The Mobility Performance of the Elderly Before, During and After Crossing Over an Obstacle
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Purpose. Tripping over objects is a major cause of fall-related injuries. The elderly feature decreased locomotor velocity with aging and delays in locomotion when encountering obstacles. Numerous studies have analyzed how the mobility performance of the elderly is affected when crossing over an obstacle. However, how is mobility performance affected when performing sequences of various locomotor movements (gait, changing direction, standing up and sitting down) that make up activities of daily living? To answer this question, this study investigated the changes in locomotor velocity when encountering an obstacle during various locomotor movements in both older adults and young adults by using the TUG, a representative mobility test. Methods. Thirty older adults who were judged to be able to walk independently by the Berg Balance Scale (BSS) (age: 70.0 ± 6.94 yrs; BB S: 54.7 ± 1.78 pts) and seventeen male young adults (age: 21.7 ± 2.37 yrs) participated in the “Timed Up & Go” (TUG) test with and without an obstacle. Using the TUG score (the total time required to complete the test), a rate of the total times (with an obstacle/ without an obstacle) was calculated to create an index of the decline in mobility performance by the obstacle. Results. The decline in the mobility performance of the elderly was significantly larger than the young adults for the following measurements: in the single stance phases just before and after an obstacle, the time needed to change direction 180 degrees, and for level walking after crossing over an obstacle. Conclusions. The elderly require a longer period of time for stepping over obstacles. Gait and the ability to change direction after encountering an obstacle was found to be slower when compared to the younger male population.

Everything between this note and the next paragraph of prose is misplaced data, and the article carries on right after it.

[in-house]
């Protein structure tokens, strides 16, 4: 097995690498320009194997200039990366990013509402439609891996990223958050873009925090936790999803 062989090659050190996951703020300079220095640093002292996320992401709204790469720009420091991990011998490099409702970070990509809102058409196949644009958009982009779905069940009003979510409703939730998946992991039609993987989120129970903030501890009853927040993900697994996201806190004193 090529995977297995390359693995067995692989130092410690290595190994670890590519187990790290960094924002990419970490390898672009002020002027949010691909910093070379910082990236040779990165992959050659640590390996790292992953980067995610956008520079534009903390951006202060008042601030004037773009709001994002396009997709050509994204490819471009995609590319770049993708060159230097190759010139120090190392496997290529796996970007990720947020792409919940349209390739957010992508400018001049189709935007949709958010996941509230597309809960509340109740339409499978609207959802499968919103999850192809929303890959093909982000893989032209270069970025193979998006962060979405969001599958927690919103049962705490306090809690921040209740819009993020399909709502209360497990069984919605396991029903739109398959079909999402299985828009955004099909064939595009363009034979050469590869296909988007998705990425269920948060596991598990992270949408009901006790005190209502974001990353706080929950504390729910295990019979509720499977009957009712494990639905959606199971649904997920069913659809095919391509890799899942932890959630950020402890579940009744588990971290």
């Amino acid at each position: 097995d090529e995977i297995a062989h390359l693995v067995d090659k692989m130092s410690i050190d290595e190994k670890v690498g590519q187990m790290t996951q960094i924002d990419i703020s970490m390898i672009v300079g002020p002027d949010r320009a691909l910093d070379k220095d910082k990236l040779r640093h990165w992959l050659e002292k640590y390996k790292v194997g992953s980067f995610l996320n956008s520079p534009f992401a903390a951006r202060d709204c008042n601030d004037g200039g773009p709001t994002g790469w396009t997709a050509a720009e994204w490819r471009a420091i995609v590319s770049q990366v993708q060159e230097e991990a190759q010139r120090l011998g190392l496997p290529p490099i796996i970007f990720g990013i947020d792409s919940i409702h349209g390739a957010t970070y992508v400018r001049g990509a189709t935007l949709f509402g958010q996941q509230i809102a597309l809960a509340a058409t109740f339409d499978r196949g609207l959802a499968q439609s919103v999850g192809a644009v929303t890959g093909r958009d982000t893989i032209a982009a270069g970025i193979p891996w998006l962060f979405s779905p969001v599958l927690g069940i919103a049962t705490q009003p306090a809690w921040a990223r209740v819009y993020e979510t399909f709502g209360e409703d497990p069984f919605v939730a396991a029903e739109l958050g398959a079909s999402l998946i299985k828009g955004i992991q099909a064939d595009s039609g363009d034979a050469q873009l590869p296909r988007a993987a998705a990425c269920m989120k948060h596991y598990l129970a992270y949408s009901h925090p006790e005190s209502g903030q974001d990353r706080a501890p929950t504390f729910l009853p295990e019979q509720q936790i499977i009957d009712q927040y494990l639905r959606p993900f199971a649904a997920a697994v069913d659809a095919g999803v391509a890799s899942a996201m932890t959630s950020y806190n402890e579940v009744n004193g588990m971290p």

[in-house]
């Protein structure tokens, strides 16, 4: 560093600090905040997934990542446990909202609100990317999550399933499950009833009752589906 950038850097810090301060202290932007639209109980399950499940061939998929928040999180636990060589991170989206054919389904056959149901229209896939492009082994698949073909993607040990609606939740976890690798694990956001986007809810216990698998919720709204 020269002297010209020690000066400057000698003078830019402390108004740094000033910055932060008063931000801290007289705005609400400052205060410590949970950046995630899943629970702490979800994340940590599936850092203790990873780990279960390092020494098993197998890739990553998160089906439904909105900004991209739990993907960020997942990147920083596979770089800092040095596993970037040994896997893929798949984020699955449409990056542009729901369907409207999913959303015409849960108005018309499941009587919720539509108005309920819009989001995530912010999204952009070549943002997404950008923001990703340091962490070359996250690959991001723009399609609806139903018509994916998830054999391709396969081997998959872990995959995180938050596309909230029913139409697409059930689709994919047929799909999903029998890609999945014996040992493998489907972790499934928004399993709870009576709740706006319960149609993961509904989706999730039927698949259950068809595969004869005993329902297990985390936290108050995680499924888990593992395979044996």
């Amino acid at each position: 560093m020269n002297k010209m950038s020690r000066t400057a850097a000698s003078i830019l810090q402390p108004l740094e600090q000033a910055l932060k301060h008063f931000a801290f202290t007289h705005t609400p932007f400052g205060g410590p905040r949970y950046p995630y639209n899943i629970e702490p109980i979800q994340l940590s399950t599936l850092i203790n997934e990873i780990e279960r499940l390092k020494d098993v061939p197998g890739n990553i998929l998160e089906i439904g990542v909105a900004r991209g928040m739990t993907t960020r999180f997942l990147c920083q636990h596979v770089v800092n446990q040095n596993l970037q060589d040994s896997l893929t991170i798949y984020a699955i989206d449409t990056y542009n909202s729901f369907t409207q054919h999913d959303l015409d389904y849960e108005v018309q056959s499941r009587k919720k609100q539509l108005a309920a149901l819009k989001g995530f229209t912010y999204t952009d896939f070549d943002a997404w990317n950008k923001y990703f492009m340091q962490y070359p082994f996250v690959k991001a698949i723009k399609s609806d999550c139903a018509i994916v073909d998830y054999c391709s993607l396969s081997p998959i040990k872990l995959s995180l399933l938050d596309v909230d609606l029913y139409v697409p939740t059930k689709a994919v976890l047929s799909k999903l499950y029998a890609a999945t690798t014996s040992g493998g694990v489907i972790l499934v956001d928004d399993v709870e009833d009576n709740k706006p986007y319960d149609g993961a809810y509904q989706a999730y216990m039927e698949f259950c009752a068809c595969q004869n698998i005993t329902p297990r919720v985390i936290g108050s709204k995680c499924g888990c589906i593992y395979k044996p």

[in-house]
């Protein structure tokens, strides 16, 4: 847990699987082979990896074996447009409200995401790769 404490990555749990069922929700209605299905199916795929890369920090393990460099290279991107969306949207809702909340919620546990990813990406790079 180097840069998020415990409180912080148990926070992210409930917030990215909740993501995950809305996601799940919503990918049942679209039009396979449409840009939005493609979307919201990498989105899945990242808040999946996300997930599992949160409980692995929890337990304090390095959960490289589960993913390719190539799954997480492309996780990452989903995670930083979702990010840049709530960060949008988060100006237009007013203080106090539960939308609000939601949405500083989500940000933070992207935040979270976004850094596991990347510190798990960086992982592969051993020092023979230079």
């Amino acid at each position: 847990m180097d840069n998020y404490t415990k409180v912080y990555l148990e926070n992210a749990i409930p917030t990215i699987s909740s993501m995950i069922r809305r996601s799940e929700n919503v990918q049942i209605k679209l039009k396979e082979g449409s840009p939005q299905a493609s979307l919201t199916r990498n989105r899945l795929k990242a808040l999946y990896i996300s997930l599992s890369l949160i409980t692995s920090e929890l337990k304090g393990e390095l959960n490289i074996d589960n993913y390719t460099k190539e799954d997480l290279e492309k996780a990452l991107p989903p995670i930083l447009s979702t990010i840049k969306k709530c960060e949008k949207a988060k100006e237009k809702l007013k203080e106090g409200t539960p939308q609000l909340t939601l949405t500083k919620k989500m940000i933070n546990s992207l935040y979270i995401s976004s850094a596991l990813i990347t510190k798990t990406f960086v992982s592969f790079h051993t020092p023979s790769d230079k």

1 - 11 - 2012
26 - 01 - 2013
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